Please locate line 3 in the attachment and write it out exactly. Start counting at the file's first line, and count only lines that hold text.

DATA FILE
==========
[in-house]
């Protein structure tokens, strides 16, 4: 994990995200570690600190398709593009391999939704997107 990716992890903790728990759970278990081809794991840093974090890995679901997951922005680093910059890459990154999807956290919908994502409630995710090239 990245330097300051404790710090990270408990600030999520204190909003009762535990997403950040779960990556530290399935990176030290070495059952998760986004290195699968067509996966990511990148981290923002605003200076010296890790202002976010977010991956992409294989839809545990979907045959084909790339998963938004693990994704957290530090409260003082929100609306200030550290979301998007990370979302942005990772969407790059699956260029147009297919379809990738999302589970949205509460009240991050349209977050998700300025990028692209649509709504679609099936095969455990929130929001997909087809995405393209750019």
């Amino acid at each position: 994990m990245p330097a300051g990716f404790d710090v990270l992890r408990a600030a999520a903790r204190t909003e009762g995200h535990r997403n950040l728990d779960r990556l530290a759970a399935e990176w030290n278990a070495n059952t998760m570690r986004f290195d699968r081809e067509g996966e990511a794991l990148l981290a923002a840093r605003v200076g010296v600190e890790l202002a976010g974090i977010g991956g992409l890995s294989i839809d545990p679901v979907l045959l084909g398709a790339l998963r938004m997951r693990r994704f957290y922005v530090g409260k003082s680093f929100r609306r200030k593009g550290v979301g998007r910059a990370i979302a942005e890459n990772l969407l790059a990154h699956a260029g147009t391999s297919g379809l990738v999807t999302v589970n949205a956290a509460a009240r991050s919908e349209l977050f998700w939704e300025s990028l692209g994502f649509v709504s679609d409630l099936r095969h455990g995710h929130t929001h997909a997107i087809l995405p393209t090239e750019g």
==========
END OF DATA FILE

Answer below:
């Amino acid at each position: 994990m990245p330097a300051g990716f404790d710090v990270l992890r408990a600030a999520a903790r204190t909003e009762g995200h535990r997403n950040l728990d779960r990556l530290a759970a399935e990176w030290n278990a070495n059952t998760m570690r986004f290195d699968r081809e067509g996966e990511a794991l990148l981290a923002a840093r605003v200076g010296v600190e890790l202002a976010g974090i977010g991956g992409l890995s294989i839809d545990p679901v979907l045959l084909g398709a790339l998963r938004m997951r693990r994704f957290y922005v530090g409260k003082s680093f929100r609306r200030k593009g550290v979301g998007r910059a990370i979302a942005e890459n990772l969407l790059a990154h699956a260029g147009t391999s297919g379809l990738v999807t999302v589970n949205a956290a509460a009240r991050s919908e349209l977050f998700w939704e300025s990028l692209g994502f649509v709504s679609d409630l099936r095969h455990g995710h929130t929001h997909a997107i087809l995405p393209t090239e750019g």